The Bionic Sound Project

this girl’s journey to sound

Phonak MicroLink MLxS FM System Monday, January 22, 2007

Today’s goal was to get the FM System to work with the cochlear implant. This time, Catherine helped us fix it, and it worked on the first try!

I have the Phonak MicroLink MLxS FM system, along with the audio shoe (T-SP) for the Siemens Triano SP and the earhook (iConnect) for Advanced Bionics.

The boots/earhook look and feel humongous, so one of the issues is cosmetics versus being able to hear. I admit I’m turned off at this huge bulking monstrosity that’s perched on my ear, but after learning what it can do, it’s amazing and may be worth it.

I can hook it up to a stereo/television/computer/ipod and walk around my apartment, wireless up to 100 feet depending on which “cable” is used. The signal strength depends on which cable is used as the antenna is located in the cable. There’s also an option to use it with a cellphone, through BlueTooth, but I didn’t pay attention to that, as my hearing isn’t for telephone use.

Last night, I tried it out on my own at the apartment. It was after quiet hours, so I hooked it up to my computer, and I could hear the music from anywhere in the apartment, loud and clear. The best part was being able to do everyday activities, without having to worry about cords, dropping the iPOD, catching it on something. TOTAL FREEDOM. I could have used this last year, without having to freak out about my iPOD falling out of my pocket and into the tub of chemicals when working in the darkroom.

I can see how this technology can be manipulated…such as hooking it up to my iPOD, putting it in my backpack, and listening to music during really boring lectures (like I would ever do that). But the fact that the technology exists is what is so exciting to me. Nobody else knows that I’m listening to music but me.

I think my mom is going to be very excited about this. No more music blasting through the house when I’m at home. 😀

The only negative to the system that I can see so far, other than the cosmetics is that it cannot be used on an airplane while in flight. It operates on a radio frequency, and the booklet says “do not use on aero planes”. I also get static with it, but I’m not sure if it’s a microphone issue or a channel issue. The FM receiver can be changed to different channels, so if you’re in an area where wireless loops are available, you can change to that channel. But if you’re nearby, and have it set on that channel, you may not get the information from your area, due to interference.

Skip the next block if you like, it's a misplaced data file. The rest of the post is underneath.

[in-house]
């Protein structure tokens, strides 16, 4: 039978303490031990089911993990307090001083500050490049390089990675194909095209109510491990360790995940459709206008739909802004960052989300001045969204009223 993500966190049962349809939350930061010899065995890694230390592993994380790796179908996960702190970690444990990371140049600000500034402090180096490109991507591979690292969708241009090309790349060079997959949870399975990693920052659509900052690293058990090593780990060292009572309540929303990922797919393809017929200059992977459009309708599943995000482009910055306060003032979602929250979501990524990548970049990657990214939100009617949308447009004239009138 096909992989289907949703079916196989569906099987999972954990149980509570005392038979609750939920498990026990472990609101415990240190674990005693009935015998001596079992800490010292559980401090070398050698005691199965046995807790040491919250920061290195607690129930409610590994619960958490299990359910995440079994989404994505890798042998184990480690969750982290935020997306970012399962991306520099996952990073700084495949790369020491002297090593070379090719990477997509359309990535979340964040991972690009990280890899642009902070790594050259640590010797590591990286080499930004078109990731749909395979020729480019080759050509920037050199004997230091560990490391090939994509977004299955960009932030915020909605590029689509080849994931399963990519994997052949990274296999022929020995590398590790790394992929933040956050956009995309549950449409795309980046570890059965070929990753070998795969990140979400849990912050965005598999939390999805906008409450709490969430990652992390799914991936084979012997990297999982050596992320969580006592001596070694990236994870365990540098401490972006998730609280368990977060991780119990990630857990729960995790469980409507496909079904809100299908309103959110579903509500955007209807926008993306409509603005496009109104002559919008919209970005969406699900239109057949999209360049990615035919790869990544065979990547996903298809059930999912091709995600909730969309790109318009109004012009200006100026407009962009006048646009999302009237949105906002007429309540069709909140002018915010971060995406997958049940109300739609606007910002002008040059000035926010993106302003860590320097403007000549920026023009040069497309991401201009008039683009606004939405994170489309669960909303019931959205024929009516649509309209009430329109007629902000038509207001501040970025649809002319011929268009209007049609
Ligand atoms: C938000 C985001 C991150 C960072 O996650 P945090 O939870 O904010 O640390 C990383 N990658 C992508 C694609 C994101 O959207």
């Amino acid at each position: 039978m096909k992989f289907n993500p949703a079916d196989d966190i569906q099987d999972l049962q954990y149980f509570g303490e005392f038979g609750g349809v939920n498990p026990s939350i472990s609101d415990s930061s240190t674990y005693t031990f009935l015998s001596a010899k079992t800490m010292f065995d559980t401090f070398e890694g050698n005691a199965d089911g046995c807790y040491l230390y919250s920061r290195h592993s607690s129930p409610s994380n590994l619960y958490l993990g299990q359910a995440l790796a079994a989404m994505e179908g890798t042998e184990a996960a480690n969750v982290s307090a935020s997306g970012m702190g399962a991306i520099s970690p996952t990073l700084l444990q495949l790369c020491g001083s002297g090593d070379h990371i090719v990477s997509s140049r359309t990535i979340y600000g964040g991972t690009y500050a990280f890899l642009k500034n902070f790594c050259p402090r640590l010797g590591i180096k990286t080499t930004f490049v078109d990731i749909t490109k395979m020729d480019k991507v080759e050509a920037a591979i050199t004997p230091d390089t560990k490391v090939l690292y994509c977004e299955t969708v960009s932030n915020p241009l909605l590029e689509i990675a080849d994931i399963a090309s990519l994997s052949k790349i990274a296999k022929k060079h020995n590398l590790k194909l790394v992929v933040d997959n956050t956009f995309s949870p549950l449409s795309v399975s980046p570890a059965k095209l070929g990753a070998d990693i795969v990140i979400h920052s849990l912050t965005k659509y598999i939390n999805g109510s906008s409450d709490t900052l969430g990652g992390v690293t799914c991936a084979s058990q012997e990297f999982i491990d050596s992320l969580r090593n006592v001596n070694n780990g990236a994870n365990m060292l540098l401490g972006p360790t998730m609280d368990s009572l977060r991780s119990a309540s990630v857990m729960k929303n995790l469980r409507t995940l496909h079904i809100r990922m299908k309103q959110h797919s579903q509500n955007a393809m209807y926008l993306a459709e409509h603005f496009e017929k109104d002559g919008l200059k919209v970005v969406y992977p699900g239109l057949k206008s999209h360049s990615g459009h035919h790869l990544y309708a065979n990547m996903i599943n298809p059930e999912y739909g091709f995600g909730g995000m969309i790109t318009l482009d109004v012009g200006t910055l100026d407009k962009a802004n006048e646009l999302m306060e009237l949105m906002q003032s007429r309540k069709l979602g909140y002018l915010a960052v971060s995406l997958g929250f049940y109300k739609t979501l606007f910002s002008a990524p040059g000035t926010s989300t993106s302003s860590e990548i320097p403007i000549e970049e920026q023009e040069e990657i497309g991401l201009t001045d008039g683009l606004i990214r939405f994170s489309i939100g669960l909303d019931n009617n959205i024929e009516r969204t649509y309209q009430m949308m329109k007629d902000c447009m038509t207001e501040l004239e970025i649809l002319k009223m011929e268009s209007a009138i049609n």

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What Have I Gotten Myself Into? Thursday, January 18, 2007

Having one of those “dear god, what have I gotten myself into?” days.

Nothing like a good dose of frustration in many areas to end your day and push your emotions over the edge.

First part was great, as I had therapy with Mandy, then went off to the luncheon hosted by the Women’s Council.

Since we didn’t get to do therapy on Monday due to school being canceled because of the ice storm, I was happy to see Mandy today, even though I had talked to her over the weekend. She and Catherine reassured me that I looked fine, since I was all dressed up. They gave me the once-over and proclaimed me good to go for the luncheon. While this was going on, I found out the panel discussion is going to be either March 16th or March 30th, so I need to start thinking about what I want to say, and prepare myself for questions from the audience. Mandy had just gotten the Harmony release kit from Advanced Bionics, so it was cool rummaging through it and seeing the different items in it. It’s mostly audiologist tools, cds, and booklets. Nothing new to report, that we don’t already know. The release date is still TBA, according to the email.

After that was done, Mandy and I settled in to do word lists. I felt I wasn’t understanding words as well today, even though I could tell if the words were the same or different. I think it was because of my nervousness about the Women’s Council luncheon.

Sarah picked me up and we headed off. The two of us were invited by the members due to being honored with a scholarship. I’m grateful to the Women’s Council for selecting me as one of their scholarship recipients because it does help financially. What I didn’t expect was to stand up in front of the entire room, especially when they read the short bio of information that they collected about me. It’s not a situation one encounters often, so it was a bit nerve-wracking.

After that, there was a wonderful presentation by Bill Klingensmith, who did the Drive Project. I got some ideas for future projects from today’s presentation. Go check his website out, it’s excellent. I’m going to pick his brain one of these days, because I have more questions for him.

The biggest surprise was running into an old professor of mine and getting a hug from her. She’s one of my all-time favorite professors, and I haven’t seen her for a year and a half, so it was a real treat to see her there. I had been thinking about her the other day, and resolved to get back in touch with her. Unfortunately, it was at the end, and we were in a hurry to get back to campus, so I will have to meet with her soon.

I met several wonderful members of the Council, and I look forward to talking with some of them again. I had some good conversations with some of them about deafness and cochlear implants. Plus, the food was delicious, especially the Creme Brulee cheesecake we had. As Sarah put it “it was worth the wait”, since we both were planning to leave before one, but ended up staying for 40 more minutes.